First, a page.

Fujifilm backtracks on 800Z withdrawal

Due to demand from its customers, Fujifilm Professional has decided to continue production of Fujicolor Pro 800Z.  It was announced recently that the company was to discontinue the film from September 2009. Fujifilm’s UK Product Manager for Professional Film, Russ Gunn, explained the turnaround: “We were amazed by the reaction from our customers following the announcement that Fujifilm was going to discontinue Pro 800Z. We have received many calls and emails from photographers who appreciate the natural skin tones and fine grain that Pro 800Z gives them. Many people were genuinely upset about the withdrawal so we have bowed to this pressure and decided to continue production for the time being.”

Fujifilm discontinue press 800 colour neg stock

Fujifilm Professional is to discontinue one of its slower moving lines of film, from September 2009 production of Fujicolor Pro 800Z will cease. The company has a limited supply of the film in stock, enough to satisfy demand until approximatively November 2009.

Fujifilm’s Product Manager for Professional Film, Russ Gunn, explained the decision: “We have decided to remove all formats of Pro 800Z from our range due to low sales volume. By streamlining our selection of Professional film we can ensure our strong selling lines are protected.”

Gunn continued: “Sales of our colour negative and transparency films are doing very well and there has also been a recent upturn in sales of our instant films. We will continue to support photographers who appreciate the quality and flexibility of real film with a range of marketing activities including the Fujifilm Distinctions Awards, the Fujifilm Student Awards and our online resource for film users, Choose-film.com.”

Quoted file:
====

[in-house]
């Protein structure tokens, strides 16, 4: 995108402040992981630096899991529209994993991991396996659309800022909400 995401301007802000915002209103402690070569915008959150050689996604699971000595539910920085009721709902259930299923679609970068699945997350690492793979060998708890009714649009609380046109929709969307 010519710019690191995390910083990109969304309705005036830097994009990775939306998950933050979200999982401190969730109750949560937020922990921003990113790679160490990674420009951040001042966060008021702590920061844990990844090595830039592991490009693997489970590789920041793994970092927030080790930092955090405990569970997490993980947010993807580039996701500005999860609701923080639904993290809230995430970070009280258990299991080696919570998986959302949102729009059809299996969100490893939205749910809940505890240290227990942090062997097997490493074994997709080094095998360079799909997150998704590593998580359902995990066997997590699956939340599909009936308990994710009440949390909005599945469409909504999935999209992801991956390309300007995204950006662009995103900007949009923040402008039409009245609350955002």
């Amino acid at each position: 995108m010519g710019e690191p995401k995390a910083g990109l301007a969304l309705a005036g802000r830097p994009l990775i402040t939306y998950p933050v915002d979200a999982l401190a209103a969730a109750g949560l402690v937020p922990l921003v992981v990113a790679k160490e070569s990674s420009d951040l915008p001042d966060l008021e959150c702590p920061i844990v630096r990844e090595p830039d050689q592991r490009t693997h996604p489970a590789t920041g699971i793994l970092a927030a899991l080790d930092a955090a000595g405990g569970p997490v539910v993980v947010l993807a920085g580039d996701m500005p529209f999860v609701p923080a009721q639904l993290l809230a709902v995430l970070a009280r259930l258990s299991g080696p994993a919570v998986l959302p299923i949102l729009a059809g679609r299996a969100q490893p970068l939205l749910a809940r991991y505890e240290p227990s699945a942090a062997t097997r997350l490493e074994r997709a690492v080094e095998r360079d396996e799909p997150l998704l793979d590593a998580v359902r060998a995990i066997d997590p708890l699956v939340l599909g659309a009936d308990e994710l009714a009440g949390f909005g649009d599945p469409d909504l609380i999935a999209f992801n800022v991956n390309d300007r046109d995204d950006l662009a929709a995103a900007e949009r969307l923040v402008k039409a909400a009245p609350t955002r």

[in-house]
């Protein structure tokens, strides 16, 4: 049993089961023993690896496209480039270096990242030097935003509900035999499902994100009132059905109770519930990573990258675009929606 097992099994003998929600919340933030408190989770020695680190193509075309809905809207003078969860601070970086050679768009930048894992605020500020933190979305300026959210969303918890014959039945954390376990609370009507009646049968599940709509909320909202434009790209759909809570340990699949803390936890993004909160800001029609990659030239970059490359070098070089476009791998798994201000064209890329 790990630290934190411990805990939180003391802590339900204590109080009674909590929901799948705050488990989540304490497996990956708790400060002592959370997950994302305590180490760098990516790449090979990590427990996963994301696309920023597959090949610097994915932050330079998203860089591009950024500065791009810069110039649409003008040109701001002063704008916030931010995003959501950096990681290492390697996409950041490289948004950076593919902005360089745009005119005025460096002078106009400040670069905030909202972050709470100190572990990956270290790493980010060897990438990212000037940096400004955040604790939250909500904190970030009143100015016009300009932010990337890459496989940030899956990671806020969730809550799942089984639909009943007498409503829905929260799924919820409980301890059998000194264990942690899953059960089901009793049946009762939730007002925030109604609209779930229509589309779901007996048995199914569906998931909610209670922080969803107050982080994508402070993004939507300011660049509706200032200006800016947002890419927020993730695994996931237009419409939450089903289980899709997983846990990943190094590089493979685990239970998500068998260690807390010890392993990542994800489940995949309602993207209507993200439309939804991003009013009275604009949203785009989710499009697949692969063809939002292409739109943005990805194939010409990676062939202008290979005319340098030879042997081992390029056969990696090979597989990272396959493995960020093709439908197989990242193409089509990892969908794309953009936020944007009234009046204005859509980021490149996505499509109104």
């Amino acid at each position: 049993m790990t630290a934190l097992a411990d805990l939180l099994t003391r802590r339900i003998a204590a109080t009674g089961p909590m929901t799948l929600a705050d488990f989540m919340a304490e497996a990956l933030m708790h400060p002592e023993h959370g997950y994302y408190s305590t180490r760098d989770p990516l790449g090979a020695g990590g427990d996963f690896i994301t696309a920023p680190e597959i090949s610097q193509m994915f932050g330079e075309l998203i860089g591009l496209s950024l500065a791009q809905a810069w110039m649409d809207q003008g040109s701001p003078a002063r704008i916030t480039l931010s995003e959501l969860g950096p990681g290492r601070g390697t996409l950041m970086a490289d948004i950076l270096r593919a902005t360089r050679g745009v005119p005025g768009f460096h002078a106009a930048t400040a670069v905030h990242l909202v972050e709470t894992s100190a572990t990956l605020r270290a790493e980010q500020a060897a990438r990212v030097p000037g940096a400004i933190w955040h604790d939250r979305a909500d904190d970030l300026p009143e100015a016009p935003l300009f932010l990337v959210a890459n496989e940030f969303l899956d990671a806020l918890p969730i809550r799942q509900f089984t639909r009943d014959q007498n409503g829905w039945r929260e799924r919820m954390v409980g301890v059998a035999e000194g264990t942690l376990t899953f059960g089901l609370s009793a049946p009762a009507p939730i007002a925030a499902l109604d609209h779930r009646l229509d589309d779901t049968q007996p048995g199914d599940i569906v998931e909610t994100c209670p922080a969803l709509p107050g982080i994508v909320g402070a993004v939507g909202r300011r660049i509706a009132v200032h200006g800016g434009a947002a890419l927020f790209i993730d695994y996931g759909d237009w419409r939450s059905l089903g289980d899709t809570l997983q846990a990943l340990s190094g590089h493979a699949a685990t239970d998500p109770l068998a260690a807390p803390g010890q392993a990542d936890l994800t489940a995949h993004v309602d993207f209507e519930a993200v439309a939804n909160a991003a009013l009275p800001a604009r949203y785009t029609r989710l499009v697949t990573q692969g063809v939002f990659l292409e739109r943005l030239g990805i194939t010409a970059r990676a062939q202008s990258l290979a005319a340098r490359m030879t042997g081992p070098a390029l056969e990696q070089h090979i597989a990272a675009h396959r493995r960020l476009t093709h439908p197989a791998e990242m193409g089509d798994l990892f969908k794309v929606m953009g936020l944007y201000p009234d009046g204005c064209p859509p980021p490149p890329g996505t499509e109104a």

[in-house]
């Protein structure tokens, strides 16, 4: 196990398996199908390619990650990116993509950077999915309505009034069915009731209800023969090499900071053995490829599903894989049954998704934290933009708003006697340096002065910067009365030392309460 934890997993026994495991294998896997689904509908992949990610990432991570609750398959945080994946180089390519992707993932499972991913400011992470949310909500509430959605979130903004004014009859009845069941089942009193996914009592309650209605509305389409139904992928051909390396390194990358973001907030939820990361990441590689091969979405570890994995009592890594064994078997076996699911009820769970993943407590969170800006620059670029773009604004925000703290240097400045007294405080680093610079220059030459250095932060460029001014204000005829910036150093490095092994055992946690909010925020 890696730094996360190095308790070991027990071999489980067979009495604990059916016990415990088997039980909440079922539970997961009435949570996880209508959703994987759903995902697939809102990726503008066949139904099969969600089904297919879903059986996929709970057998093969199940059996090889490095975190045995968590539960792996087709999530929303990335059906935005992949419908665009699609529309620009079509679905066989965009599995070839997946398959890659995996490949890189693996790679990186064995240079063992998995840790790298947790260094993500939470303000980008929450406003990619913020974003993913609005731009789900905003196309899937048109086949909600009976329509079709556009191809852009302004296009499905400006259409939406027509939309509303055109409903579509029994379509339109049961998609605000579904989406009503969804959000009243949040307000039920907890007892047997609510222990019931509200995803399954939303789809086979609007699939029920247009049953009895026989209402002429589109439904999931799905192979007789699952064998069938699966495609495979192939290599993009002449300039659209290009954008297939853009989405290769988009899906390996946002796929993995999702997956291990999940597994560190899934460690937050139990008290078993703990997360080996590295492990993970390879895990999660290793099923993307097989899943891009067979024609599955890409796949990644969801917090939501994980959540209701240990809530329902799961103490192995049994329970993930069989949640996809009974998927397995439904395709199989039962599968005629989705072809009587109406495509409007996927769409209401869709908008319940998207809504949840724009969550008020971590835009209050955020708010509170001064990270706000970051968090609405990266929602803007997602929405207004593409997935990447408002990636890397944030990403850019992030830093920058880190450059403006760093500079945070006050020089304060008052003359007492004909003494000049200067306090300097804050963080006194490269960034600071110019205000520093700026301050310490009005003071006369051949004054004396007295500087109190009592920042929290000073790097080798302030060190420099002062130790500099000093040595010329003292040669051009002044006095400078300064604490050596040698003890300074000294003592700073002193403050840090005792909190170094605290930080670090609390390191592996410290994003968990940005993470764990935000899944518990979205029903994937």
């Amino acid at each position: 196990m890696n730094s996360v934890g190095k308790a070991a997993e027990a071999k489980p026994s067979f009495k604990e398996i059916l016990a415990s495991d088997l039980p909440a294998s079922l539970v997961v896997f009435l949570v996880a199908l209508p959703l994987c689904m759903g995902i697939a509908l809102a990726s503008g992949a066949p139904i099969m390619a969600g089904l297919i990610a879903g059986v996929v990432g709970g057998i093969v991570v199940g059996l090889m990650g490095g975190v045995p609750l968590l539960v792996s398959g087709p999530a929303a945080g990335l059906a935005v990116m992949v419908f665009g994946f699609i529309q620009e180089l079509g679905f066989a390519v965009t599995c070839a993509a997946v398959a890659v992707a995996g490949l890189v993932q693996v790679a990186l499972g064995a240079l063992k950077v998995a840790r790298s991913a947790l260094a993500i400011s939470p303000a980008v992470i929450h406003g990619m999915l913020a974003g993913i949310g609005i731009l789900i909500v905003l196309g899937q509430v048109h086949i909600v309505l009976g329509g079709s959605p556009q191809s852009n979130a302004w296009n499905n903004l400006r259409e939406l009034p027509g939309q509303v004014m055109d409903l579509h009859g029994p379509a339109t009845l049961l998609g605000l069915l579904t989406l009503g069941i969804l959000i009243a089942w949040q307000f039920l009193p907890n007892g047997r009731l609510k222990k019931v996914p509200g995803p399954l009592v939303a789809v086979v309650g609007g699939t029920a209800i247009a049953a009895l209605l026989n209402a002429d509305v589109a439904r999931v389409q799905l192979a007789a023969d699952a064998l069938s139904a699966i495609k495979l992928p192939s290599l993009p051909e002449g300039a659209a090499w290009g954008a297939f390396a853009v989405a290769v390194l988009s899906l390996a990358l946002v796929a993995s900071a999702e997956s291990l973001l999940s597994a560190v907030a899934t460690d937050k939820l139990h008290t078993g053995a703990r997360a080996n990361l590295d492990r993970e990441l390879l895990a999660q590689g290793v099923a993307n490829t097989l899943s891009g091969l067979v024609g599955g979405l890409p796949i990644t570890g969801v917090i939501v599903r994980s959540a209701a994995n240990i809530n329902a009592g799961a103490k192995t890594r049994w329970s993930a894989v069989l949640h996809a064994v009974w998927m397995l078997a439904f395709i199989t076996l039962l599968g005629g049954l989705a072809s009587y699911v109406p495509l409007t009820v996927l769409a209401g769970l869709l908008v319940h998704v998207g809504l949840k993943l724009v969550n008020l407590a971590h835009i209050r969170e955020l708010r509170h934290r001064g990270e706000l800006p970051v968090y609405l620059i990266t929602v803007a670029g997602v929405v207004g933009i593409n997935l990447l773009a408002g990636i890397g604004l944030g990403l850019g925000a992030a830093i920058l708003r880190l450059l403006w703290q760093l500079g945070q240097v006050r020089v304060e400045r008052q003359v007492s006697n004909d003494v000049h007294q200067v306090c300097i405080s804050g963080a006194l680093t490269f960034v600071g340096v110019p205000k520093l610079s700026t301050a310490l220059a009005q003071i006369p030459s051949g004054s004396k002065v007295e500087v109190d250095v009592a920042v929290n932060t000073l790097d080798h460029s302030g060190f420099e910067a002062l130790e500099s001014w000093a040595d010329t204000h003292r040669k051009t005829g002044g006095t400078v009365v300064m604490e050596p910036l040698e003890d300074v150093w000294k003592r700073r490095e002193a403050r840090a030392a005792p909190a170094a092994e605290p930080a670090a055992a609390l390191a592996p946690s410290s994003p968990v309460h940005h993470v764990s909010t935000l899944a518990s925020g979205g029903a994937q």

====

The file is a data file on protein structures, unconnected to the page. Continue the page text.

For further details on the Fujifilm range of Professional film visit, www.fujifilm.co.uk/professional

Kodachrome reaches frame 39 – the end

LONDON UK, June 22, 2009 – Eastman Kodak Company announced today that it will retire KODACHROME colour film this year, concluding its 74-year run as a photography icon.

Sales of KODACHROME Film, which became the world’s first commercially successful colour film in 1935, have declined dramatically in recent years as photographers turned to other, newer KODAK films or to the digital imaging technologies that Kodak pioneered. Today, KODACHROME Film represents just a fraction of one percent of Kodak’s total sales of still-picture films.

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Nikon D5000 short film with pull focus

Though autofocus is not possible with live video in any current true DSLR (the Panasonic GH1 promises this) it is possible to use pull-focus effects with a little planning. We now have a Nikon D5000 – it won the competition for best fine image detail when comparing results frame by frame with Canon’s nominally higher resolution rival. It was also a very good deal, £629 inc VAT with an 18-55mm VR kit lens and a SanDisk Ultra II 8GB SDHC card plus Crumpler Messenger Boy 2500 bag thrown in free (from Jacobs). You Tube sample –

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Canon EOS 500D video test

The clip originally shown here has been replaced by an edited selection, shot in a mixture of 1080 and 720 modes, assembled using iMovie and written as a 720p final project for YouTube. Don’t mean to cause confusion, some visitors may have linked to this post already, and I do not want to add another post. Please feel free to link directly to the YouTube vid or to this page.

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Fuji launch developer for film's last days